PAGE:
320 pregnant women in US infected with Zika

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The CDC is now monitoring 320 pregnant women in the U.S. with laboratory evidence of Zika infection, according to a recent update from the agency. Previous CDC reportage placed the number of infected pregnant women in the nation at 287. In the U.S., seven infants have already been born with birth defects associated with the virus.

"The vast majority of these pregnancies have not yet come to term," Tom Frieden, MD, director of the CDC, told reporters Thursday, according to ABC News. "Those that have come to term are those with infections occurring later on in pregnancy, when we believe the risk [of birth defects including microcephaly] is lower."

As of Wednesday, according to the CDC, approximately 1,133 cases of Zika have been diagnosed in the U.S. since the outbreak began. The overwhelming majority of these infections were acquired during travels to regions experiencing local transmission of the virus. Fourteen infections were transmitted sexually and one was acquired accidentally in a laboratory.

Recently, Dr. Frieden referred to the Zika epidemic as an "invisible crisis." Congressional gridlock has stalled legislation that would grant the agency emergency funding to combat the spread of the virus in vulnerable U.S. states and territories. Polls have found U.S. citizens are less concerned about Zika than previous epidemics.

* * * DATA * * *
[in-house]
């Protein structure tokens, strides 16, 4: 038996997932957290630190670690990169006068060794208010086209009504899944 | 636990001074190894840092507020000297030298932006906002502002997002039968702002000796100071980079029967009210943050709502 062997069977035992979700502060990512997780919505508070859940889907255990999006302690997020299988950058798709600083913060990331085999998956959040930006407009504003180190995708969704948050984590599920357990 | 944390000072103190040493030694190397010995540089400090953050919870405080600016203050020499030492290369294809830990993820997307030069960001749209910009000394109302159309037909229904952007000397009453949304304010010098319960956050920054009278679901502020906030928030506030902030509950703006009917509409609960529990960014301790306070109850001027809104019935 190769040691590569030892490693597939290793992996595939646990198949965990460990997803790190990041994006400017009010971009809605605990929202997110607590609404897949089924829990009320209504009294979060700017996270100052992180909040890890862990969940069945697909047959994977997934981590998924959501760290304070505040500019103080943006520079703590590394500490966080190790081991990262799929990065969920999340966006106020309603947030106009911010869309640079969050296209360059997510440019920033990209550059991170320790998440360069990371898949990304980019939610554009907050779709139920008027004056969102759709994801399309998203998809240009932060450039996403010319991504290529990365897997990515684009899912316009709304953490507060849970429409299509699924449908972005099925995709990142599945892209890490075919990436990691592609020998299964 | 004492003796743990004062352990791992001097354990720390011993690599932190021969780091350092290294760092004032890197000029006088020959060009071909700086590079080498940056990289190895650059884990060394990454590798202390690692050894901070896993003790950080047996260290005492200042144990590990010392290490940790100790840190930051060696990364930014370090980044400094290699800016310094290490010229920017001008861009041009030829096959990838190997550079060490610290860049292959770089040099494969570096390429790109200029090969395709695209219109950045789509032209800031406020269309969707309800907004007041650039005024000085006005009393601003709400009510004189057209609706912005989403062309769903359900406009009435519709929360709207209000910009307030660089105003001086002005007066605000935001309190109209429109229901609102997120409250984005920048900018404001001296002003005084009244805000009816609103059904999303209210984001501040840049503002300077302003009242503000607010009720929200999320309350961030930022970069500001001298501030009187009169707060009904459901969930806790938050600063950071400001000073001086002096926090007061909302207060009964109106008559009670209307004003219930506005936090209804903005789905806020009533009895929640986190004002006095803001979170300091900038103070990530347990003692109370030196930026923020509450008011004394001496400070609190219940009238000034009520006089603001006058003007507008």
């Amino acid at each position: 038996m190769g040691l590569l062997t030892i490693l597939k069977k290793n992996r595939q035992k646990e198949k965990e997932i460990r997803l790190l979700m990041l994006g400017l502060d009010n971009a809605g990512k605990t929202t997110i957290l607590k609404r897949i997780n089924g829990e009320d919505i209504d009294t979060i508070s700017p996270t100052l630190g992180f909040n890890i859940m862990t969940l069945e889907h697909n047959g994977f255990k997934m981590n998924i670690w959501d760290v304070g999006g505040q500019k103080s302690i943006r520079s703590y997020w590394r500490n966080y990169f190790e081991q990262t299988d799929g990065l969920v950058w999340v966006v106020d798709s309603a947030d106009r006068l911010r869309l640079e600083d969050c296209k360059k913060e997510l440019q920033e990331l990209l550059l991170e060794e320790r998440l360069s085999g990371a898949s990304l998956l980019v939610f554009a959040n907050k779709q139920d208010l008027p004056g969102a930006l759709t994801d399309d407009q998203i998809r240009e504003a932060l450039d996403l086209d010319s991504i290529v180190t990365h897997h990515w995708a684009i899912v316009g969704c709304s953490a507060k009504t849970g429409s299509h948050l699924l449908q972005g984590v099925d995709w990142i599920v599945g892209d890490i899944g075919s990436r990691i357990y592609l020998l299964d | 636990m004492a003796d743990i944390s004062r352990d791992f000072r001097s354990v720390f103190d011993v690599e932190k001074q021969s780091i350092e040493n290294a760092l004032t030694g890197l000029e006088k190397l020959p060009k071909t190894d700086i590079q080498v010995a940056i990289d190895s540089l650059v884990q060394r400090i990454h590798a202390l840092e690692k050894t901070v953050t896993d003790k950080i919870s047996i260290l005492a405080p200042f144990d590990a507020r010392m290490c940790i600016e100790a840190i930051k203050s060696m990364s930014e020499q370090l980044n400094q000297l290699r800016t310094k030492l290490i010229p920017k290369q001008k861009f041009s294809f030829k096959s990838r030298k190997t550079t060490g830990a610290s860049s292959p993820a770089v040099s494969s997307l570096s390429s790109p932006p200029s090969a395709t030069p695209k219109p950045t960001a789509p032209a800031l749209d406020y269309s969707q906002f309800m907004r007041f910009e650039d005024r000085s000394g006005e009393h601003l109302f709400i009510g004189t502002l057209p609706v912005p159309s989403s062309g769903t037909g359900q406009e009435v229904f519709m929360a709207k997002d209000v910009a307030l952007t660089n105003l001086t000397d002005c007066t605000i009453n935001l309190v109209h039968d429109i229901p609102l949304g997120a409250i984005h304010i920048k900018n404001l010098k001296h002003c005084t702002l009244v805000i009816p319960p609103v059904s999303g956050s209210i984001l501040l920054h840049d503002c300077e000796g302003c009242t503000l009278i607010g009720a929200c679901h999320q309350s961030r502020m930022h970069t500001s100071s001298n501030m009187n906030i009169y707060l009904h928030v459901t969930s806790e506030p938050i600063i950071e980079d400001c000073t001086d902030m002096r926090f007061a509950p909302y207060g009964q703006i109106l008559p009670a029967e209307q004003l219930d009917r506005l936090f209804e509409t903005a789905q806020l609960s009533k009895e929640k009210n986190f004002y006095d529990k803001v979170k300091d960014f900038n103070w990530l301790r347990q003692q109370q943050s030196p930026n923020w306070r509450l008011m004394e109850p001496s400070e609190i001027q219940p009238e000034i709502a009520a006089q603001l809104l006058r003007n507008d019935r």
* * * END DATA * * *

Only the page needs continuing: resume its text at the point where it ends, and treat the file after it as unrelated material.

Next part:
"It's a tragedy for each family affected," said Dr. Frieden, according to ABC. "Hundreds and hundreds of American women [are] dealing with this."

More articles on the Zika virus: 
CDC, EPA urge Puerto Rico to start aerial spraying to fight Zika mosquitoes  
WHO recommends use of polio detection systems to combat Zika-related disorder  
Sanofi, U.S. Army partner to speed up Zika vaccine development 

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